A Congressman Wants Answers About Alleged ‘Modern-Day Slavery’ in Georgia

Farms in Georgia were allegedly forcing migrant workers to dig onions for pennies per bucket, sometimes at gunpoint. Now, Rep. David Scott wants to know how they were able to use a legal visa program to do it.
Rep. David Scott wants to know ​how farms in Georgia were able to run what the feds call a "modern-day slavery operation" for years.
Rep. David Scott wants to know how farms in Georgia were able to run what the feds call a "modern-day slavery operation" for years. File photo by Tom Williams/CQ Roll Call via AP Images

A Democratic congressman is seriously concerned that migrant agricultural laborers are being made to work against their will after a massive investigation uncovered what the feds described as a “modern-day slavery” operation in Georgia.

Rep. David Scott, the chairman of the House Agriculture Committee, told VICE News he was shocked to learn that a multi-agency federal probe called “Operation Blooming Onion” had revealed horrific allegations of forced labor in his home state, with the victims all being Mexican and Central American workers brought to the U.S. as a part of the country’s lawful H-2A visa or “guest worker” program. 


According to a recently unsealed federal indictment, conspirators recruited migrant workers to come work on farms in Georgia, charged them illegal fees, then withheld their documents and made them captive laborers for little or no pay. Some of the workers were allegedly forced to dig onions with their bare hands for pennies per bucket and were threatened with a gun. When not toiling in the fields, the laborers allegedly lived in cramped, dirt trailers, often with little to no food.

The alleged crime ring sought some 71,000 agricultural laborers under fraudulent visa applications starting in at least 2015, before approximately 100 workers were freed, according to the indictment. At times, the organization also allegedly sold and traded workers like chattel and threatened to harm their families. One laborer was allegedly raped, and at least two died due to working conditions, a November press release from the U.S. Attorney’s Office for the Southern District of Georgia said.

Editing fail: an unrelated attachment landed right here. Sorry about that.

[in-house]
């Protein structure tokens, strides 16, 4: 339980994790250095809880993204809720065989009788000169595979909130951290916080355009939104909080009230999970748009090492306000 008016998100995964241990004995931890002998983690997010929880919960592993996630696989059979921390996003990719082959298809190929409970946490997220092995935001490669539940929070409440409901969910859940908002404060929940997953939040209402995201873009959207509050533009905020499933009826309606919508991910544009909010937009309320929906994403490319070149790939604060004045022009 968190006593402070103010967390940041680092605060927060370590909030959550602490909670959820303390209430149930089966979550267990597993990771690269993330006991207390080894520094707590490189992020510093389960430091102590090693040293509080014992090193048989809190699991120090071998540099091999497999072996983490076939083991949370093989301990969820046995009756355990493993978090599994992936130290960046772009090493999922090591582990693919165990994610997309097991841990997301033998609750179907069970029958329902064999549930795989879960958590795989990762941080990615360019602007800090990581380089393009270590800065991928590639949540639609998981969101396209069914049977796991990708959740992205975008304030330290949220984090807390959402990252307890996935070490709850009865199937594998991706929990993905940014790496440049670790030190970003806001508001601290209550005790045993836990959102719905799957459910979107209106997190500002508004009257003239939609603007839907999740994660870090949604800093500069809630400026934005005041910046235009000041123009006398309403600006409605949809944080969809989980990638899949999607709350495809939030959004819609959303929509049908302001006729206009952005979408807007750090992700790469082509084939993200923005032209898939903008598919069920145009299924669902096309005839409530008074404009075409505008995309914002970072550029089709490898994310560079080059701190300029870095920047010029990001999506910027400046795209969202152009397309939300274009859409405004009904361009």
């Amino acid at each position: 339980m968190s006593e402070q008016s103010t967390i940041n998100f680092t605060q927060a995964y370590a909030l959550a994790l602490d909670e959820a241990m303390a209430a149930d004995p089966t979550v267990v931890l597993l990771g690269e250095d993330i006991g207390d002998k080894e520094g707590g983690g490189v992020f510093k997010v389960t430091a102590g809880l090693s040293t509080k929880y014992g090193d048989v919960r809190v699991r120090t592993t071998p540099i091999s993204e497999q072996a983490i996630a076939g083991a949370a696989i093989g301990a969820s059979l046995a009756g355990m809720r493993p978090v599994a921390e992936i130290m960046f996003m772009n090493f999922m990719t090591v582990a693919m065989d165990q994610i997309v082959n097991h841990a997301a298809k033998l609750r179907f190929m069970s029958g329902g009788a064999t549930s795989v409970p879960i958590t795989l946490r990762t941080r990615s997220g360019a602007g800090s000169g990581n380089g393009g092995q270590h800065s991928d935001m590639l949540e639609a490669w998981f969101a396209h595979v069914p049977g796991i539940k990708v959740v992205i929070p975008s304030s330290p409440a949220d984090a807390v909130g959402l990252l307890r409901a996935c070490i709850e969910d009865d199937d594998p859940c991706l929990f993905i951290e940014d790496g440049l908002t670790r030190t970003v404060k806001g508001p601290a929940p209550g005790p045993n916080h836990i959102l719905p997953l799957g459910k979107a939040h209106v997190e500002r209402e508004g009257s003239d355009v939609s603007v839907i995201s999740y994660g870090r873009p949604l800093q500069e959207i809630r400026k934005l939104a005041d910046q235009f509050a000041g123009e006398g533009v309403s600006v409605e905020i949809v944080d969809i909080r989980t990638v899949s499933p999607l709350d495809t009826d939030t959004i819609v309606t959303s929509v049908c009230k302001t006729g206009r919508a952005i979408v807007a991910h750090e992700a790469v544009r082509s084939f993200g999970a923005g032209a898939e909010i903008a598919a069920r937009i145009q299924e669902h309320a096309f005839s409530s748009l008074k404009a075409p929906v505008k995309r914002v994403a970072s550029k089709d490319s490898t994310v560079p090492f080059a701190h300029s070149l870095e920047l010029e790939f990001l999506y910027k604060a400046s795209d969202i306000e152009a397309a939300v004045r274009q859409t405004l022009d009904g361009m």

“For goodness sakes, to think of this, we’re here in 2021—it’s not the 19th or 18th century,” said Scott. “We’ve got more than 100 individuals brought into the United States under false pretenses, stripped of their human dignity, and held against their will in unsanitary conditions, forced to work in South Georgia fields all the way to the point of complete exhaustion under the threat of violence.” 


This week, Scott wrote to the Equal Employment Opportunity Commission and U.S. Citizenship and Immigration Services (USCIS) demanding to know what’s being done to provide government oversight of the contractors (who often petition for workers through the visa program), if there have been any investigations, and the frequency of employer payroll inspections, by Dec. 29.

A spokesperson for the Equal Employment Opportunity Commission said the agency has received Scott’s letter and is currently reviewing it. Matthew Bourke, a spokesperson for USCIS, said the agency “will respond to congressional correspondence through official channels and from appropriate representatives.”

“USCIS is dedicated to ensuring the integrity of the immigration process and works tirelessly to deter and detect fraud in all immigration programs,” Bourke said.

The H-2A program is deeply important to the agricultural industry and the states where there are shortages of domestic laborers. Even last year, at the height of the pandemic, more than 213,000 workers were issued temporary visas to work on farms nationwide, an increase of nearly 8,600 people from the year prior. Those laborers are ostensibly supposed to have protection from illegal recruitment fees and employers holding onto their passports.